We don’t need soldiers to win polls, says Rugeje

We don’t need soldiers to win polls, says Rugeje

Source: We don’t need soldiers to win polls, says Rugeje – The Standard April 15, 2018

Zanu PF is preparing for its first elections without former president Robert Mugabe as its torch-bearer after the veteran ruler was toppled in a military coup in November last year.

The man charged with delivering the votes for the ruling party is former senior army officer retired lieutenant-General Engelbert Rugeje, who left the barracks after the coup to take over from the fired Saviour Kasukuwere as the Zanu PF commissar.

Our reporter Obey Manayiti (OM) caught up with Rugeje (ER) to talk about the reported chaos surrounding the selection of Zanu PF candidates ahead of the polls and allegations that 5 000 soldiers have been deployed to campaign for the ruling party. Below is the full interview.

OM: Are you happy with the way the selection of party candidates for the forthcoming elections has been going amid reports that the process has been marred by violence?

ER: Our instructions and guidelines pertaining to the conduct of primary elections are very clear, solid and watertight. You should understand the euphoria gripping the people as a result of this new dispensation.

People are excited about it and many are eager to participate in the elections.

We have seen an unprecedented desire by our membership to fully participate in the primary elections.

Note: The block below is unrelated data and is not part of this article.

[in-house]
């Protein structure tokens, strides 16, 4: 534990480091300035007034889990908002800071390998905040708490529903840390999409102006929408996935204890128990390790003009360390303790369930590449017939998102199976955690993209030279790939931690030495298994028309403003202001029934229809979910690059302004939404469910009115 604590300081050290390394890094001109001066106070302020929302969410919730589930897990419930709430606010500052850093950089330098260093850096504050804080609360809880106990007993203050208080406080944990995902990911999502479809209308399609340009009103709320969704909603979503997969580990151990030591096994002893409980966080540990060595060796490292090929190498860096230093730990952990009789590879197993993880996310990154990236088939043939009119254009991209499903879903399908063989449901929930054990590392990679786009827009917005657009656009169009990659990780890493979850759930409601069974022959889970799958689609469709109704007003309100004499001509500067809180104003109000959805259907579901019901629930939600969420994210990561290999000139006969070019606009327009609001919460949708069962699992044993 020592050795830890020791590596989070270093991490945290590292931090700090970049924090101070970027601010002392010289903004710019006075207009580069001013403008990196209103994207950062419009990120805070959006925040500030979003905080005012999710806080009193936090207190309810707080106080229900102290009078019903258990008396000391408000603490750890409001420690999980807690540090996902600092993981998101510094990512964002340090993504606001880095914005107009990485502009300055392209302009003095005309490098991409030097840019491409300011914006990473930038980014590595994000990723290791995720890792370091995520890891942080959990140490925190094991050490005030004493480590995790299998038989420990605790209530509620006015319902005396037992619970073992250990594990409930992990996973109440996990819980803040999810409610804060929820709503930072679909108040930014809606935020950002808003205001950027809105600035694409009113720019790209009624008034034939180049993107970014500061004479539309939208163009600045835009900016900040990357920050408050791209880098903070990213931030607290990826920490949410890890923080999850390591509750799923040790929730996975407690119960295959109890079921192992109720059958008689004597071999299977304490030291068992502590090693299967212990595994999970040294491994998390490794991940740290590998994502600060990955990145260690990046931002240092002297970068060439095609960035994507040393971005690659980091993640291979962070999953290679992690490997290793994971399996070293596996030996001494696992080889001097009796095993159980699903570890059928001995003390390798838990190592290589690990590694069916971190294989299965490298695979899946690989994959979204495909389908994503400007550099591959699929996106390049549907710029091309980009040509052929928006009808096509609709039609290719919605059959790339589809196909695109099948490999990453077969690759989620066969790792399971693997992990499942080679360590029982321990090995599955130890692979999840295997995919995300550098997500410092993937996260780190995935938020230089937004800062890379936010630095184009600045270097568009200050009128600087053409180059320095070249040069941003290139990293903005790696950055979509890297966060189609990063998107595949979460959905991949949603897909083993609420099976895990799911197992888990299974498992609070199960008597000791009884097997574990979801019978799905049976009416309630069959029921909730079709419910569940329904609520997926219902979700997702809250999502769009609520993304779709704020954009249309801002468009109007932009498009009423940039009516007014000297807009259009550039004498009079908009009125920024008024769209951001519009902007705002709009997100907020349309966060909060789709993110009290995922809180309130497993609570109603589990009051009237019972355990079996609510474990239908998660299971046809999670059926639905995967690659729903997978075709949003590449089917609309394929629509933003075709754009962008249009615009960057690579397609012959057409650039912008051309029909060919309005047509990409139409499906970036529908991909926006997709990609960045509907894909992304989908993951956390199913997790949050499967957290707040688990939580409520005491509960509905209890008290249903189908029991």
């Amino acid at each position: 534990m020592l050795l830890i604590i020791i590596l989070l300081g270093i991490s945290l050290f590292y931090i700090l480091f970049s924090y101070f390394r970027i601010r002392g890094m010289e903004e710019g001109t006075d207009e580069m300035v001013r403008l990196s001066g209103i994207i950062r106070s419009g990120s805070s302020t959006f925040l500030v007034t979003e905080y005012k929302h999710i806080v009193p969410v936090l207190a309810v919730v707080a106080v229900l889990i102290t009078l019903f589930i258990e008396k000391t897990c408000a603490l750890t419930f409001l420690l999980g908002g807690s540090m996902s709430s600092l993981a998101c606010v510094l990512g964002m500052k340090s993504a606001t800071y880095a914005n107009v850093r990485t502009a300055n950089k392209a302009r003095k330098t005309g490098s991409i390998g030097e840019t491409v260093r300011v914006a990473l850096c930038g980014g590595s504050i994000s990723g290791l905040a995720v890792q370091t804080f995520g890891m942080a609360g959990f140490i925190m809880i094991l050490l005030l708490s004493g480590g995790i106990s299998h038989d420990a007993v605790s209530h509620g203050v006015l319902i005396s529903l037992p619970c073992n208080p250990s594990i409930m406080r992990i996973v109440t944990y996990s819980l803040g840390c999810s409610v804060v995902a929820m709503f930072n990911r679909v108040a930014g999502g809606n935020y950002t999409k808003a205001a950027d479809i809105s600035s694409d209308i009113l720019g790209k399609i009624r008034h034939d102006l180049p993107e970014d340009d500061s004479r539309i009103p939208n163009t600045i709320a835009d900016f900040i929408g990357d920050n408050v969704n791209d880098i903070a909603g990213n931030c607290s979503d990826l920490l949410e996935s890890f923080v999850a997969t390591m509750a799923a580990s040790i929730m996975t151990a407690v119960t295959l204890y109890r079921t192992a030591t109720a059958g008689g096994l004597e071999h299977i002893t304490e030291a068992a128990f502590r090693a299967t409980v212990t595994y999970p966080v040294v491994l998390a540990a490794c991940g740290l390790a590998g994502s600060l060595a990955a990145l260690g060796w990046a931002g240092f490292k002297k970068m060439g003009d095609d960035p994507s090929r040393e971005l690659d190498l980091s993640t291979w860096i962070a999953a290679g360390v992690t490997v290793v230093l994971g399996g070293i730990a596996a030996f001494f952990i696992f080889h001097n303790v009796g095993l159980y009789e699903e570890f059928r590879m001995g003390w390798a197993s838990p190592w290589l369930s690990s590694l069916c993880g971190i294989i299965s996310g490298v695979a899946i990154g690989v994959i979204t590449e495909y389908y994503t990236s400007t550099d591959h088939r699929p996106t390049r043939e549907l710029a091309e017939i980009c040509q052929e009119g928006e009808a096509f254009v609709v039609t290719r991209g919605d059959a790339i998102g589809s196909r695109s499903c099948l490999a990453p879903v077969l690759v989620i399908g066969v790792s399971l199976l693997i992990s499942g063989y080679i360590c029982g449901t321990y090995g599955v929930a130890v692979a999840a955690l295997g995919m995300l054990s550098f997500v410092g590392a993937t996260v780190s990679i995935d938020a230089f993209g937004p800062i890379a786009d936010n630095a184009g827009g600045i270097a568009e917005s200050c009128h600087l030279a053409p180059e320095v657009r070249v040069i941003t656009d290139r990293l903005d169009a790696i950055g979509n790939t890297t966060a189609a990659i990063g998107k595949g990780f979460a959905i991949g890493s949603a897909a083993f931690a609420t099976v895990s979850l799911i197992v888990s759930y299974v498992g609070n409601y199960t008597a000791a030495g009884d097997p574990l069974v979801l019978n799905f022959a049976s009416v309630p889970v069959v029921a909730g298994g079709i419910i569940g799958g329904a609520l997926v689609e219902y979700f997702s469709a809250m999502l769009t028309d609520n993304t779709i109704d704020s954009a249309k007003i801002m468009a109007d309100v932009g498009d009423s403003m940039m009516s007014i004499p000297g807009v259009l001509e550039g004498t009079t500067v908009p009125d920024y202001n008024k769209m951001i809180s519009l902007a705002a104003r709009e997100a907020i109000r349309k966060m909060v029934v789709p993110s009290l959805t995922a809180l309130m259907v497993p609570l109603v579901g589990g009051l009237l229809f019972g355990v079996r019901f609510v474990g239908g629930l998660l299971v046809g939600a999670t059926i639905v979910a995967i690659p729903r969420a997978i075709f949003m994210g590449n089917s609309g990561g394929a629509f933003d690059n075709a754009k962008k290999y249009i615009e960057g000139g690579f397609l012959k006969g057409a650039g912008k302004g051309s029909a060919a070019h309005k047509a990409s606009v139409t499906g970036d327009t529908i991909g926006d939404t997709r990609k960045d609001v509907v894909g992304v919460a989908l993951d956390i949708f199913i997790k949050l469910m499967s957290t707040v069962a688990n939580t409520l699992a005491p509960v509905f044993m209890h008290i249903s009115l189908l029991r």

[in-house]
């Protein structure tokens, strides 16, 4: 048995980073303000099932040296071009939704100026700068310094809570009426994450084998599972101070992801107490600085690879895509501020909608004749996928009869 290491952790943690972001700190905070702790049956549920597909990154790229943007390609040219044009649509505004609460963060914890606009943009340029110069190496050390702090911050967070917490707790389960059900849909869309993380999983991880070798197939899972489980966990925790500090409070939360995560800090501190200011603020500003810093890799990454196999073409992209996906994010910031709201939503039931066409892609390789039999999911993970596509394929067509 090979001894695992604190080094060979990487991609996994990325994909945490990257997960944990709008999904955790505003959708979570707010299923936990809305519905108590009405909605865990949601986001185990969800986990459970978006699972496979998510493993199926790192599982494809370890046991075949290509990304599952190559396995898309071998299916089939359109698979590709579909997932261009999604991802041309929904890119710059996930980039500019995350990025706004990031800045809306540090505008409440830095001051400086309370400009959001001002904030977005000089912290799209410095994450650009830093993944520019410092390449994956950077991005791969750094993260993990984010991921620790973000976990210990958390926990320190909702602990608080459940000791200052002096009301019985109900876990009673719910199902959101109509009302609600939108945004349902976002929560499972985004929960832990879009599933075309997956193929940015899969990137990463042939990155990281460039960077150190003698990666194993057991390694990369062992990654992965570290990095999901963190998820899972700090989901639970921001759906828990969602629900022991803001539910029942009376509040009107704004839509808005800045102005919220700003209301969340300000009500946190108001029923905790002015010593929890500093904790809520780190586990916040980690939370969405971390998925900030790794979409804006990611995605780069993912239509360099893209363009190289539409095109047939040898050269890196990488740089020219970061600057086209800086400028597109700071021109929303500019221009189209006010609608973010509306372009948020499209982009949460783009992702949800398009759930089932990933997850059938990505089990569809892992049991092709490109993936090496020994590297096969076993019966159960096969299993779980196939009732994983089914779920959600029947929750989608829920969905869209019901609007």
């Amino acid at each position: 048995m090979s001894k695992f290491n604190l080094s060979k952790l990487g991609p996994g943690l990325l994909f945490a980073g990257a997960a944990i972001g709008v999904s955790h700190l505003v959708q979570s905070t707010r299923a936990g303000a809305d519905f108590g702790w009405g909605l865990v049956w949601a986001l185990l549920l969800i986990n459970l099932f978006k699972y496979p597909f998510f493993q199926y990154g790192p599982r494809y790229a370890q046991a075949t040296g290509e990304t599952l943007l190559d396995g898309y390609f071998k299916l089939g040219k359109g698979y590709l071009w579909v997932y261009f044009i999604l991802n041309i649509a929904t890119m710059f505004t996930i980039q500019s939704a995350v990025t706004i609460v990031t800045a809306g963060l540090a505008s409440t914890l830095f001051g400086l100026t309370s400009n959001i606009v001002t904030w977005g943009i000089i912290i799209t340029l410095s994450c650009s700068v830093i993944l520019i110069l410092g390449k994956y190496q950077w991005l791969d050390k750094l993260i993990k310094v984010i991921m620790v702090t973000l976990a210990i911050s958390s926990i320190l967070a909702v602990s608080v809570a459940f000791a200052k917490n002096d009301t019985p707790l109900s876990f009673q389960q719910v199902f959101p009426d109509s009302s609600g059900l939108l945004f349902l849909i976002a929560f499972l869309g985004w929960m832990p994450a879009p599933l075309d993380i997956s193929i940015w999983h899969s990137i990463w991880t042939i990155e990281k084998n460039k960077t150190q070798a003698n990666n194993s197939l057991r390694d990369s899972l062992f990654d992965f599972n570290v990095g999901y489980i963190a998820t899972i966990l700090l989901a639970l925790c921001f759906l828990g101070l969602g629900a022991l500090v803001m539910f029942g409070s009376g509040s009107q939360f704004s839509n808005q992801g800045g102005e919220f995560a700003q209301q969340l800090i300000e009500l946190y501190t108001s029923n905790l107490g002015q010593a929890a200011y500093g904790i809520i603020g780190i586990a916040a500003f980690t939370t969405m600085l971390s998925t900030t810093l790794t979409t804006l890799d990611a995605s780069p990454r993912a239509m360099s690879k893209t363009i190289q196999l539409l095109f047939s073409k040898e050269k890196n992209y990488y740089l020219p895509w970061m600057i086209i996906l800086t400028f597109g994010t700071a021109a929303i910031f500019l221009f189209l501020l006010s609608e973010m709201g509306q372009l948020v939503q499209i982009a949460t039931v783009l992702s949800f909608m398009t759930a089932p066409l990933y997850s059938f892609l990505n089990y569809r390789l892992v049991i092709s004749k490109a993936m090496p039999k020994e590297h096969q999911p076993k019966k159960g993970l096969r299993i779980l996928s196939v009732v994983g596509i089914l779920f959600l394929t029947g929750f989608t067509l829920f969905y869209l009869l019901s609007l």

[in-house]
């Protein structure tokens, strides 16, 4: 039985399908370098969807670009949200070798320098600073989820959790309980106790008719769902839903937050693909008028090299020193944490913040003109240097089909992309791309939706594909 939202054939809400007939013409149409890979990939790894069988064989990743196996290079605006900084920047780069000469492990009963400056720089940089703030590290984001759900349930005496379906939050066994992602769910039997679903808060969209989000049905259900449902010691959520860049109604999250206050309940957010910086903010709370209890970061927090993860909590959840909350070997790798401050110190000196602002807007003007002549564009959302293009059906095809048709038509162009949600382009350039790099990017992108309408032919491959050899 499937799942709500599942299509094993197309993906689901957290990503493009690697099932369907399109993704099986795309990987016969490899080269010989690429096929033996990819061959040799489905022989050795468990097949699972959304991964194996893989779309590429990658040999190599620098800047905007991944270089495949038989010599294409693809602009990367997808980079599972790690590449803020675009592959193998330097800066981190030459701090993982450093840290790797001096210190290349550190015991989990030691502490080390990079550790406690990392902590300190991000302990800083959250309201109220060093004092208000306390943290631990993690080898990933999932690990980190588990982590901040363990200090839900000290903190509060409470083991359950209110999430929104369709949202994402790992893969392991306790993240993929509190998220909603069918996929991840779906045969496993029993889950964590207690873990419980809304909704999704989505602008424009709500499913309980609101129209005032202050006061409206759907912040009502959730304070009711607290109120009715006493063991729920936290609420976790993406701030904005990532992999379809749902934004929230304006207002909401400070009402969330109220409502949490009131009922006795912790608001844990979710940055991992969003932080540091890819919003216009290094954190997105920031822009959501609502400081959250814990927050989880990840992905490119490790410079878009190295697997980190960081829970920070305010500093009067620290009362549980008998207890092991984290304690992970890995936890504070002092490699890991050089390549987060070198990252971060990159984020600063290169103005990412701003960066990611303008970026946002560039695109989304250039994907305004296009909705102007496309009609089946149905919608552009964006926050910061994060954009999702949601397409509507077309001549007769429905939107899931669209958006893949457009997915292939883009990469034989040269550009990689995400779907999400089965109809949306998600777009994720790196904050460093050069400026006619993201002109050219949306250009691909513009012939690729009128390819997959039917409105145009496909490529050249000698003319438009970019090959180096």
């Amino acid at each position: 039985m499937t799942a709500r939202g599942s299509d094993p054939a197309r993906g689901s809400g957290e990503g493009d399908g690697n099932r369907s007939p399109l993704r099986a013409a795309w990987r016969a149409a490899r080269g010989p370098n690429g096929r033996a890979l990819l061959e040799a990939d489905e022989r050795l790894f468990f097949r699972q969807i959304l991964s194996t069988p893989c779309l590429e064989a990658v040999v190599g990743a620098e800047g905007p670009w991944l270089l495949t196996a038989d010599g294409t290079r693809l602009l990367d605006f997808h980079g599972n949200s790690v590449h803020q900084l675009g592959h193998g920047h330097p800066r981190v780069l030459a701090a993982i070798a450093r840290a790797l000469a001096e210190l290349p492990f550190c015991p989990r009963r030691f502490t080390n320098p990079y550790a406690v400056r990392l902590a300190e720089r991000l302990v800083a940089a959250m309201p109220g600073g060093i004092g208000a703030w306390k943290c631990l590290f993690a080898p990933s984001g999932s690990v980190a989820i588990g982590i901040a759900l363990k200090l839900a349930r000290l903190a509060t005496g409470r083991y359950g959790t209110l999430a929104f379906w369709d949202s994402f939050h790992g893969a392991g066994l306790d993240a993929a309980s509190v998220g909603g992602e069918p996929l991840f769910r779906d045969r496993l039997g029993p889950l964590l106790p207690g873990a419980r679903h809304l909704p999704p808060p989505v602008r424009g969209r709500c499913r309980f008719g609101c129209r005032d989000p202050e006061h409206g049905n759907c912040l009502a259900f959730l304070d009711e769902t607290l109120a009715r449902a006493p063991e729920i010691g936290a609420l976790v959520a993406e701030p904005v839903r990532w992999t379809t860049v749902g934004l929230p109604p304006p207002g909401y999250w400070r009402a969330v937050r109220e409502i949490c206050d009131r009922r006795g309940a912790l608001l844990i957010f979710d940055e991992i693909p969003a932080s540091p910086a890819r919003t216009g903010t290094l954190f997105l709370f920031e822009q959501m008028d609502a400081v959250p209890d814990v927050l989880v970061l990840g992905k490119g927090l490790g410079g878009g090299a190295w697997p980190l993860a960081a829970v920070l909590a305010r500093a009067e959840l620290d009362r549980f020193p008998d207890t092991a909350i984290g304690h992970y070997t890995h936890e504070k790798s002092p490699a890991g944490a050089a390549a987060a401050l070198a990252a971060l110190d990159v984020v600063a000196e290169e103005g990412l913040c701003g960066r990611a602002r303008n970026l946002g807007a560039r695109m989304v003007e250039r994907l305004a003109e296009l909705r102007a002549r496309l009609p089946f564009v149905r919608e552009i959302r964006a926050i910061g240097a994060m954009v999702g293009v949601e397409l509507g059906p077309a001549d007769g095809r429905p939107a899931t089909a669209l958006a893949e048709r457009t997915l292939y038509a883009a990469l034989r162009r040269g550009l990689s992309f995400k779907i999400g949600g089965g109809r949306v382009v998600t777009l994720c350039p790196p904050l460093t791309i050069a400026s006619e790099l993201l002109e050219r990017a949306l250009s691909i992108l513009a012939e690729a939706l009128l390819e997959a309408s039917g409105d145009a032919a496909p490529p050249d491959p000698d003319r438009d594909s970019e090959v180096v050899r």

We have opened up a strong democratic space where there is no hindrance whatsoever and as long as people meet the set regulations, there is no hindrance. Every member is free to submit a CV if they qualify.

OM: Some aspiring candidates have complained that the process is unfair as some people were disqualified at lower levels of the party. How are you dealing with those issues?

ER: It’s true that there is disgruntlement and we have seen quite a number of complaints being launched with various levels of leadership right up to national level.
However, unlike in the past where the provincial election directorate and the district election directorate had the mandate to conduct vetting, this is not the case this time around.

They are only responsible for collecting and probably categorising or grouping the CVs of the aspiring candidates.

They will forward all the CVs from the aspirants to the national elections commission, which I chair, and so it is my team that is going to have a final decision on who qualifies and who doesn’t.

Even those perceived not to qualify, their CVs will find their way to the national elections commission and we will adjudicate on that and if we feel there is unfair treatment, we will then take a decision.

OM: Judging by the high number of complaints, will you have the capacity to adequately deal with them?

ER: For your own information, we are almost through with the vetting. We have a technical team that is assisting us, these are people who are not involved in the primaries.

As we are speaking, the vetting is underway and almost complete. We are working round the clock to ensure that every application is considered.

OM: When are you likely to have primary elections?

ER: We will advise in due course, but you remember that initially we had proposed that we would have primaries on May 5, but there might be changes to that.